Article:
Doing Laundry

"No man has a good enough memory to make a successful liar. " ~Abraham Lincoln

The rain has finally subsided. It's a chilly, fog-shrouded Sunday morning. Snowed a couple of inches in the hills near Saratoga yesterday. For California, that's newsworthy. Trees in our neighborhood reflect the late-winter season: oaks bare other than a smattering of acorns untouched by squirrels; cherry trees, confused by the warm weather a couple of weeks ago, sprouted masses of frilly pink blossoms. Maybe a nod to George Washington? Do school kids still hear the simple tale of how young George chopped down a cherry tree and then couldn't lie about it? And what about me? Am I honest?

With Presidents' Day tomorrow, college-daughter Michelle's home to celebrate her birthday. This afternoon we'll see a movie, get dinner, walk around the city. Simple joys. A day off. No looking at tags, no sighing. I promised Michelle. And I never, ever lie.

Last night, Michelle and I did some shopping for her birthday presents. Everything she wanted--does it even matter what the items are?--were predictably Made in China. But since Don and I had decided to give her cash, I was off the hook. Don's the one who came up with that nifty plan. "We just won't buy her anything this year," he said. "Let her buy it herself." I hesitated. "I don't know. Isn't that kind of like money laundering? Doesn't seem right. We give her the money, she buys Made in China stuff, our hands are technically clean?" Don nodded. This was the closest Richie C / Don had ever come to cheating. Worked for me. "Ok. Let's do it."

So off we went, Michelle and I, to look for her birthday gifts. She with her fresh wad of cash, me with my somewhat guilty conscience. We planned to hit Target first, but when we pulled into the shopping center, even in the darkness we couldn't miss the huge bright yellow banners hanging from our local Borders bookstore. STORE CLOSING. I'd read Borders had filed for bankruptcy protection, but hoped our store would be spared. Our family has shopped there for years. When Michelle and her older sister, Carolyn, needed books for school assignments in a hurray, we could run over, confident the store would have something that would work. Even the library was less than dependable that way. "Oh no," Michelle said, spotting the yellow banners. "Well, hopefully another bookstore will replace it."

We went inside. The normally well-organized store looked like it'd been hit by an earthquake. Books and magazines and stuffed toys littered the floors. Dozens of shoppers juggling armloads of sale-priced books waited in a long line. Too little too late, I thought. One of the issues that apparently led to Border's money woes was shopper-tendency to browse and not buy. Borders had created this nice mix of books, a café, and cozy chairs. Well, visitors would pick up Starbuck's, bring already-purchased ( reading material and then sit around Borders, luxuriating in the calm, friendly atmosphere. Reading about that, I wondered if Borders should've simply charged a cover fee, maybe $5--I'm serious here--at the door; to be reimbursed should the visitor decide to make a purchase of equal or greater value. Michelle chose a few books she wanted; I picked up Joel Comm's twitter power 2.0 ("Printed in the United States of America"). The clerk who rang up our books smiled, despite the circumstances. I told him how sorry I was to see the store close, how much we had enjoyed the place. "Yeah, thanks. We're all kind of in shock. We just came to work and found out Borders isn't even our employer anymore. Kind of weird." I'll say.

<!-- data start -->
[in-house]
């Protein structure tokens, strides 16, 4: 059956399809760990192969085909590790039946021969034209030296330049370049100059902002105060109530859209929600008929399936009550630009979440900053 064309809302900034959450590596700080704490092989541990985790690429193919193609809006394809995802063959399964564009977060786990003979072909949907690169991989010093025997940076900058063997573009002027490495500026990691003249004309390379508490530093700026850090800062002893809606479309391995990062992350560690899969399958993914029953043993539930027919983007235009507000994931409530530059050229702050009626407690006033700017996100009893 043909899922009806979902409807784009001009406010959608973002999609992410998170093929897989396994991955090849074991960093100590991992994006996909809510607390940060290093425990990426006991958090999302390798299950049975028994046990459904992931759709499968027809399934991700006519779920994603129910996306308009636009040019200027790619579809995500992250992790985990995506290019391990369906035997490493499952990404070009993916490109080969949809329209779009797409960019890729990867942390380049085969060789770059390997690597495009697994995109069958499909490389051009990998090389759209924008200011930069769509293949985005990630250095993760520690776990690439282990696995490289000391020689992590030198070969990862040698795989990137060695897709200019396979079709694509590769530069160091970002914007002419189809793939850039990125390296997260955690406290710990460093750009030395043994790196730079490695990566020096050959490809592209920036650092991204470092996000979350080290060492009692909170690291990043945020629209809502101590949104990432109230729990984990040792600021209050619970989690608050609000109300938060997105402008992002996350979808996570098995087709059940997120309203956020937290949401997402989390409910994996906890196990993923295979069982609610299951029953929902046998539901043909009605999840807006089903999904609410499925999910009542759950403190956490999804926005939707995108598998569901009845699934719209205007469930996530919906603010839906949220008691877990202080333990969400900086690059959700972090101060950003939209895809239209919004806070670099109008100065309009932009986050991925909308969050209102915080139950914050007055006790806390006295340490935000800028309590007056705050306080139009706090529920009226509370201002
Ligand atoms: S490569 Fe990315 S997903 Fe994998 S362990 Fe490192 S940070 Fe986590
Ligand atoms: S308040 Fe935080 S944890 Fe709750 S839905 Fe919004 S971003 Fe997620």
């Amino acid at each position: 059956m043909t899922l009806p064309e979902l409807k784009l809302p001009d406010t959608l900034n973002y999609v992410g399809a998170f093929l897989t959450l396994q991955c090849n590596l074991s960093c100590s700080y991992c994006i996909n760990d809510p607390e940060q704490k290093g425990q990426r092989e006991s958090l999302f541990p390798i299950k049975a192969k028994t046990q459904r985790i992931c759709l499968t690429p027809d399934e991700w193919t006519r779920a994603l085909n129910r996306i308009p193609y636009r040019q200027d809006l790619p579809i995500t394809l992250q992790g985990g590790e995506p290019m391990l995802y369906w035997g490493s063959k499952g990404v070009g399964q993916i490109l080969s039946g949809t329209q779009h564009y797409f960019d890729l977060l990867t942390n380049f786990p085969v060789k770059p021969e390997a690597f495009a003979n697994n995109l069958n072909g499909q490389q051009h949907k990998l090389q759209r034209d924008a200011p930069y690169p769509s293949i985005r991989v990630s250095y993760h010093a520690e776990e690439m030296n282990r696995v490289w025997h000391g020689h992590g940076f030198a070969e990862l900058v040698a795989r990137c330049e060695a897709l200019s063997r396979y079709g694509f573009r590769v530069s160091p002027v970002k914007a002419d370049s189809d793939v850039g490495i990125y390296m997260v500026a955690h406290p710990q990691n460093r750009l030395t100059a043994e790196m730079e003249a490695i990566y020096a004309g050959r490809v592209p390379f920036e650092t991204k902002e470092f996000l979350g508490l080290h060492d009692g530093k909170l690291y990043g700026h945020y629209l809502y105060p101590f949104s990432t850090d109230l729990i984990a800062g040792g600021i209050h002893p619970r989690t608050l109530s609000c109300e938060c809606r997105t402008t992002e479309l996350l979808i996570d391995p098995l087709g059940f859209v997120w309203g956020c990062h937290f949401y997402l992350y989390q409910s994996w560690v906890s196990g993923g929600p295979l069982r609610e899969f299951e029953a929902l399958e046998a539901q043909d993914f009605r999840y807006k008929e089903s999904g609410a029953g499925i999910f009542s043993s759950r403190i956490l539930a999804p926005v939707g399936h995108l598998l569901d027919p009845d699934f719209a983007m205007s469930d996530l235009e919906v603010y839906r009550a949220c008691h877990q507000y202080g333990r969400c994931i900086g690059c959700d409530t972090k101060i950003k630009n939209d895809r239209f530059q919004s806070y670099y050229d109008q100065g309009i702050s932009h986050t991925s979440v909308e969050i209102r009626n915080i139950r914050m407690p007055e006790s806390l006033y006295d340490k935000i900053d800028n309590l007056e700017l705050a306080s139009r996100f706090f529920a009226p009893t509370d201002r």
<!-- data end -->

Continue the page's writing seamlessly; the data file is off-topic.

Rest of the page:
Leaving the store, I had to think: If Borders couldn't get people to buy books priced even a bit higher than Amazon's, if people these days have to be that careful about spending money, then surely my idea for Apple would flop. Surely American consumers wouldn't pay more for a Made in USA iPad, iPhone, or Mac. Sigh.

At Target, Michelle easily found a few things she'd been wanting for her birthday. On our way to the checkout I spotted the pet supply section. Our Border terrier's bed has had it. The once-lush fleece lining has been chewed and dug at and now has more holes than a piece of Swiss cheese. Michelle and I looked at all the doggy beds Target had on its shelves; we'd already looked at them a few weeks ago, but now the situation qualified as an emergency. Using the now-defunct color-coded Homeland Security model, our threat level for the dog to end up caught inside the lining and perhaps get pretty darn upset about it would be bright red: severe risk. Problem was, all the beds were made you-know-where. "I could just order that Amish Cat Bed online. Remember the one I told you about? It's got hand-painted country scenes on its wooden sides...?" Michelle rolled her eyes. "I doubt the dog wants to sleep in a bed made for a cat. I've still got cash left from the money you and Dad gave me. Don't worry about it. I'll buy the bed." I said no, I couldn't let her do that. It wouldn't be right. But I did.

So am I honest? Honest as good ol' George Washington? Or how about Abraham Lincoln? When Abe worked as a store clerk, the story goes, he discovered he'd overcharged a shopper. Honest Abe walked quite a distance to return a couple of pennies to her. Would George and Abe, patriots with incredibly high standards-- forgive my money-laundering scheme? Would they laugh and say: You have such a convenience-blessed life. How hard can it be to stick to your pledge to buy products made in our great country? Maybe. But I cannot tell a lie: this Buy-America thing is getting tough.